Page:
☞ SEE ALSO: 15 Pros and Cons of House and Pet Sitting
Best Areas to House Sit in France
As I’m originally from the UK, I’ve visited France many times in the past. There are lots of great areas to visit from small towns in the countryside to huge cities. Here are a few of my top places to consider house-sitting in France:
The most iconic, and perhaps the most obvious, place to enjoy house-sitting in France is the French capital, Paris. It’s a truly wonderful city full of art and culture that bubbles with life and atmosphere — there are endless things to see and do in Paris. World-class restaurants, cool bars, and cafes that set the standard for coffee culture worldwide are around every corner.
House-sitting in a big city like Paris will mean more of an urban setting and the experience will be akin to a city break rather than a rural retreat. Smaller city houses and apartments seem to dominate many of the listings I see on the housesitting sites for Paris. This of course comes with the added benefit of having everyday amenities on your doorstep.
I haven’t yet been to Paris for a housesit, but have visited many times for short weekend breaks. It would be an amazing place to base yourself as a house-sitter in France.
Location: Paris is located towards the North of France, around 2.5 hours from the coast and 3 hours from neighboring Belgium. Find it here.
My first experience as a house-sitter in France was actually in Bergerac and it’s the perfect place to kick things off. The beautiful and historic town dates back to the Middle Ages and has many well-preserved medieval buildings. It sits on the stunning Dordogne River and is a popular destination for tourists.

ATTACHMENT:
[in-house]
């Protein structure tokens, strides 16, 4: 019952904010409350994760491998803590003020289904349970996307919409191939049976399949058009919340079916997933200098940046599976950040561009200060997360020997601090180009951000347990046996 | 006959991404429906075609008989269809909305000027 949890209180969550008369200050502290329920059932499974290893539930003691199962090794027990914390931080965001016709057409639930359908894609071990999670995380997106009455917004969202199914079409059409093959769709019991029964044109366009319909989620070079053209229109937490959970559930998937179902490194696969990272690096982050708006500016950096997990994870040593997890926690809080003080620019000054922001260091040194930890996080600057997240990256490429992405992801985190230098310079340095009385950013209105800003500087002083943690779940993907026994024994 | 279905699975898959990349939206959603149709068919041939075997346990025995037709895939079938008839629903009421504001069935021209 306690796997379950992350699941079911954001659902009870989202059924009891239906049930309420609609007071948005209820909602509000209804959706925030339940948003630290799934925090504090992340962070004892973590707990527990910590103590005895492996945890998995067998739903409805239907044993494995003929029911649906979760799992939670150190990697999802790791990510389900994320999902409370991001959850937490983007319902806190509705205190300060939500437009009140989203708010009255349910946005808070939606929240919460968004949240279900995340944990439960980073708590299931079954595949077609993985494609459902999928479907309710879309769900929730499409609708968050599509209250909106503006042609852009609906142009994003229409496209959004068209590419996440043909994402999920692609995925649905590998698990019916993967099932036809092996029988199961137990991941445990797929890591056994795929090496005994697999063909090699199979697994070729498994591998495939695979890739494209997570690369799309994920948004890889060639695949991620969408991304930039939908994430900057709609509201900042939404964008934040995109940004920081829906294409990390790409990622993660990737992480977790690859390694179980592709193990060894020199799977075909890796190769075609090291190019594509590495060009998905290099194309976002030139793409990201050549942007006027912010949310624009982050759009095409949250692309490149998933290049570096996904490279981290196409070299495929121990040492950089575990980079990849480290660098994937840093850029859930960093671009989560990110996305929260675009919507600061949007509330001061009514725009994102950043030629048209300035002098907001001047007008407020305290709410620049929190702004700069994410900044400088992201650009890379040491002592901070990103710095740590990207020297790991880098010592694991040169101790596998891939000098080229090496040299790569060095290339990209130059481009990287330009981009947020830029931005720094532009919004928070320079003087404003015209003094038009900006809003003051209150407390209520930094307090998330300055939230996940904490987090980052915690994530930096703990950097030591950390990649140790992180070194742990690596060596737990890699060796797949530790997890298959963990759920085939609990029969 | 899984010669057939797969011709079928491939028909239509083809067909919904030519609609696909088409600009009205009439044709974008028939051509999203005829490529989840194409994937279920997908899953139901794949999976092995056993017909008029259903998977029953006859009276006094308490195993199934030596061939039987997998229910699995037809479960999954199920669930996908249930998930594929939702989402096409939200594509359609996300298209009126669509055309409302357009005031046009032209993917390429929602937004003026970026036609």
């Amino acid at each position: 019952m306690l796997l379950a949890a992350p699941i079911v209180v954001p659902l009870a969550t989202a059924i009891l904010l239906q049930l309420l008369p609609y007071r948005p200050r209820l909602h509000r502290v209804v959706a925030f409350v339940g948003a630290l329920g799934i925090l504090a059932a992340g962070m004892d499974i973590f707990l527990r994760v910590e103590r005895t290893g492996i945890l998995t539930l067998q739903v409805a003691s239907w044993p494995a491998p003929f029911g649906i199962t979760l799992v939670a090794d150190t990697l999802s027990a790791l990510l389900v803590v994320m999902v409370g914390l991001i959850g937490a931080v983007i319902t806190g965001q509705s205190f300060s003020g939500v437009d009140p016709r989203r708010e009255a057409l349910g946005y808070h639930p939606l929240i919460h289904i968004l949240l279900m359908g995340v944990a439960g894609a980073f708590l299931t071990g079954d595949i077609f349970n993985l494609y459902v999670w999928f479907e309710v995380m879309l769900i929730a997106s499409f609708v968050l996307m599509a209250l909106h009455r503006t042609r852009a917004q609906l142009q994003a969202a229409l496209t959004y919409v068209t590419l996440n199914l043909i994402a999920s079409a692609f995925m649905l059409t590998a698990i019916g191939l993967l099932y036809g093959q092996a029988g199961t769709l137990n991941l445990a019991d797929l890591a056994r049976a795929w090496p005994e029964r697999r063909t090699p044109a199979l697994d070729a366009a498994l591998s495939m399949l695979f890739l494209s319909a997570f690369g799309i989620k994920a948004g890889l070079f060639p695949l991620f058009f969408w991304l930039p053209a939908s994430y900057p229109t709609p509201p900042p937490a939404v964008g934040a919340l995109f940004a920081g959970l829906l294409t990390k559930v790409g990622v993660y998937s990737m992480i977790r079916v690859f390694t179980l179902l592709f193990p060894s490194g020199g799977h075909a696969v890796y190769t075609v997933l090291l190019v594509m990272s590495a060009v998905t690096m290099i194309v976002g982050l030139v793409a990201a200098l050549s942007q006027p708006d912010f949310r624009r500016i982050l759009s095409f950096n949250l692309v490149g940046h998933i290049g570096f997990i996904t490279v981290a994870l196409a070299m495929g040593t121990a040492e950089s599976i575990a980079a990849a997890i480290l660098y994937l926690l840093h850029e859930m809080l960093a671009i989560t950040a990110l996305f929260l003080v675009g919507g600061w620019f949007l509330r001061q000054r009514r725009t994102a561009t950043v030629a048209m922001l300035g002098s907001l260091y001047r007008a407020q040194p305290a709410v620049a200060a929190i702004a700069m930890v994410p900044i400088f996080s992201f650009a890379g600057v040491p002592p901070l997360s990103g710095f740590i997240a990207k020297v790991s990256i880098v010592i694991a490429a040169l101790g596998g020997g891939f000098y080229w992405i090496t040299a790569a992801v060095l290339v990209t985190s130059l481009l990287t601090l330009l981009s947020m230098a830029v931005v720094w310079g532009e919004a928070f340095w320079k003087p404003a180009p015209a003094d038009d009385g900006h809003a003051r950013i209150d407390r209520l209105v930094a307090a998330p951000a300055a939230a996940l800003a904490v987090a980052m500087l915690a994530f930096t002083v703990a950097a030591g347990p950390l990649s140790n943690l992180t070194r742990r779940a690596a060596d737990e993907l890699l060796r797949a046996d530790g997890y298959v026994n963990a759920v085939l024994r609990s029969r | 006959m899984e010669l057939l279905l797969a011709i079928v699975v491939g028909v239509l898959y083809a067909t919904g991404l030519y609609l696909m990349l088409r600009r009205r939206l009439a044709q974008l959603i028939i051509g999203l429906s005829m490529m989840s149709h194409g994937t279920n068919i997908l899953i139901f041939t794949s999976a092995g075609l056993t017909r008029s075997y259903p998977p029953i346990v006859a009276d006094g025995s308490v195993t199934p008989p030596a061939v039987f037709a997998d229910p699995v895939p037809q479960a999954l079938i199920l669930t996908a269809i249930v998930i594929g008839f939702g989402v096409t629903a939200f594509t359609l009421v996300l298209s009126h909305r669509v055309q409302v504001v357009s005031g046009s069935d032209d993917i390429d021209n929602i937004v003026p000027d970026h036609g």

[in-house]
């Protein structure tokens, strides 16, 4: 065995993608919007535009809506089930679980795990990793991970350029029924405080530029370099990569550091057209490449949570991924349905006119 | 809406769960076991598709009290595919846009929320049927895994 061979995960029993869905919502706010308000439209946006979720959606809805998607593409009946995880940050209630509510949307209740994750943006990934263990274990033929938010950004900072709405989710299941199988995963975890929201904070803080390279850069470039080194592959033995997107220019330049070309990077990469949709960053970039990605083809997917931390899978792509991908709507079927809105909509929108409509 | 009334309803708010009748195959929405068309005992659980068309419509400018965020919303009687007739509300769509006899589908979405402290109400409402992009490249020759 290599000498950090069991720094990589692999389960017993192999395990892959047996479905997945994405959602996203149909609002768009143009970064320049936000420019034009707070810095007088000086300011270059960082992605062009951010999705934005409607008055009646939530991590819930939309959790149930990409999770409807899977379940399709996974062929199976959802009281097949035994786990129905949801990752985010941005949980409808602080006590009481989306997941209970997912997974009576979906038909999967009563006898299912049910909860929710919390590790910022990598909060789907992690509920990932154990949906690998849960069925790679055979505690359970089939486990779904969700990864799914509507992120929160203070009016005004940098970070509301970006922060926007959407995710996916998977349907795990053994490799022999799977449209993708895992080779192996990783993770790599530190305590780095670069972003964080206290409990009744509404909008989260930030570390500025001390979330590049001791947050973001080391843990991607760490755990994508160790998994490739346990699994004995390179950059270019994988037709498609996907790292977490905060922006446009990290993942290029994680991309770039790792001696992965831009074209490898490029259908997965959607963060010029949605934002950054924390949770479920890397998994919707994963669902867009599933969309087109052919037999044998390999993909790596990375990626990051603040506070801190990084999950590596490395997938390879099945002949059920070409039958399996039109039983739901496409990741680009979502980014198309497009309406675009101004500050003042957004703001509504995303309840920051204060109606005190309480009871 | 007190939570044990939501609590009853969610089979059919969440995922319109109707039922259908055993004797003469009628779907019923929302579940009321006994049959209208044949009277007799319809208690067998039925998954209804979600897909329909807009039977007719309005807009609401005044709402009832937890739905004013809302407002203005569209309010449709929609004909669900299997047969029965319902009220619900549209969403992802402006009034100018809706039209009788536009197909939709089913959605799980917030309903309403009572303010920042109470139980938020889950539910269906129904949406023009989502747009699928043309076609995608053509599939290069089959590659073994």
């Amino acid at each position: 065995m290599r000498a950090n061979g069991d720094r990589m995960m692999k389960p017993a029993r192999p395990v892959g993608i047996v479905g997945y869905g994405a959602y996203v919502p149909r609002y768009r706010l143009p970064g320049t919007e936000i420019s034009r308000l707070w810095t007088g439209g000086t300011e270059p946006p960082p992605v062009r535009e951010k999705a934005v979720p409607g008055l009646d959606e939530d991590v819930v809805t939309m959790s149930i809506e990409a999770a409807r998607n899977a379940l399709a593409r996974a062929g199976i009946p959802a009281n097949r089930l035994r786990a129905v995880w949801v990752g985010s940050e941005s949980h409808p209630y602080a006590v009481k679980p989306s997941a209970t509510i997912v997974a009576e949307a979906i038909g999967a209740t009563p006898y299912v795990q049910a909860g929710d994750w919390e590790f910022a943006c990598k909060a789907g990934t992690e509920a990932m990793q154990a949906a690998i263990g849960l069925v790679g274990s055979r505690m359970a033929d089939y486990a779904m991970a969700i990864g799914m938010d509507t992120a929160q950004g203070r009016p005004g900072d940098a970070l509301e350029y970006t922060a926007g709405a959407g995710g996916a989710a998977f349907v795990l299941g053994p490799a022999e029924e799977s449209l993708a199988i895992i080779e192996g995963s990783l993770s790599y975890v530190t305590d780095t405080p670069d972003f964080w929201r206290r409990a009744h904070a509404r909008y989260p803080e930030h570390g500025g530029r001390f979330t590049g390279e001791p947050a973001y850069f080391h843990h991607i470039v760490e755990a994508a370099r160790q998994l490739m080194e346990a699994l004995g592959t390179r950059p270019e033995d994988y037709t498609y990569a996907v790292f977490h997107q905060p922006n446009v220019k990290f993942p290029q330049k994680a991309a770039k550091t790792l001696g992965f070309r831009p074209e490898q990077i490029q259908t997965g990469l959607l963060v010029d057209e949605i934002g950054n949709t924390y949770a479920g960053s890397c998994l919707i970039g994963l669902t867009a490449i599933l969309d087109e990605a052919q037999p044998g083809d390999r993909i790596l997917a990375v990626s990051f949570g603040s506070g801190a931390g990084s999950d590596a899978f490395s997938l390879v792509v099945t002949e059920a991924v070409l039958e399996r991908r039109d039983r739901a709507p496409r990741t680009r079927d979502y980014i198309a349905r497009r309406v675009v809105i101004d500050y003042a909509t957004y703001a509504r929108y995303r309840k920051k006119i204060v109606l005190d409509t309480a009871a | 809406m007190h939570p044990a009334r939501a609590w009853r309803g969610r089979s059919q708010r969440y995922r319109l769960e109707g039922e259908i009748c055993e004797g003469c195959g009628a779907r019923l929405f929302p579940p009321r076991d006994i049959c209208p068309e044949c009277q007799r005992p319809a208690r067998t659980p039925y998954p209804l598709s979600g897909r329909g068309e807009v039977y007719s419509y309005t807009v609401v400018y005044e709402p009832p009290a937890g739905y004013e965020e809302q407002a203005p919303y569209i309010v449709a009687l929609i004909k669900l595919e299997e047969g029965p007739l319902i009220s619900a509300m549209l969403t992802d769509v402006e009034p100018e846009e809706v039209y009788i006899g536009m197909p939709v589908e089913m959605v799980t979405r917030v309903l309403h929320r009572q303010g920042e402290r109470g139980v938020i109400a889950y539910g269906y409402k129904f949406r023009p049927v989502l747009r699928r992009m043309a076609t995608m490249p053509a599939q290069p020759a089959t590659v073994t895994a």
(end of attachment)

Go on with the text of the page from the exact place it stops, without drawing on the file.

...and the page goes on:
A great benefit to house-sitting in Bergerac is that a lot of people speak English. This is due to the amount of British tourists and expats that live in the region. I ordered a round of drinks in my best bad French, and the waitress responded in a thick London accent, “Shall we talk in English instead?”.
There are loads of cute towns situated nearby such as Pereguex and Riberac, and Bordeaux is just over an hour away. Good transport links make getting out and about easy. It’s usually pretty cheap too. I used BlaBlaCar several times, which is a great ride-sharing app exclusive to Europe and very cheap.
Location: Bergerac is located towards the southeast of France, around an hour east of Bordeaux and 6 hours south of Paris. Find it here on the map.
I house-sat and pet-sat just outside Toulouse for about a month. My location was quite a small town just outside of the city but it was really easy to get to central Toulouse. Luckily, the hosts left their car behind for use during our stay. There’s an express train into Toulouse that I traveled on a lot, which at certain times of the day costs around $1.
Toulouse is known as ‘The Pink City’. This is due to the number of terracotta brick buildings that give it a warm and rosy glow. The Canal du Midi, a UNESCO World Heritage Site, runs through Toulouse, with many great spots for leisurely strolls, boat rides, or simply relaxing.
Toulouse has a bustling vibe, with lively markets, cafes, and a thriving restaurant and nightlife scene. A trip to the Convent des Jacobins is an amazing experience. Drinks beside the Garonne River and Pont Neuf are also a must. House-sitting in this region would be ideal for anyone seeking quiet retreats on the outskirts, slightly outside of a more fast-paced city experience.
Location: Toulouse is located in the southern part of France, around 105 miles (170 km) from the border of Andorra and 155 miles (250 km) from Spain. Paris is around 420 miles (678 km) to the north.
Montpellier was the first city I visited in France and it offers a unique experience for anyone considering becoming a house-sitter in France. One of my favorite things about being a temporary local is not just visiting but truly living somewhere. Imagine waking up in a centuries-old home with narrow medieval streets just outside your doorstep – that’s Montpellier!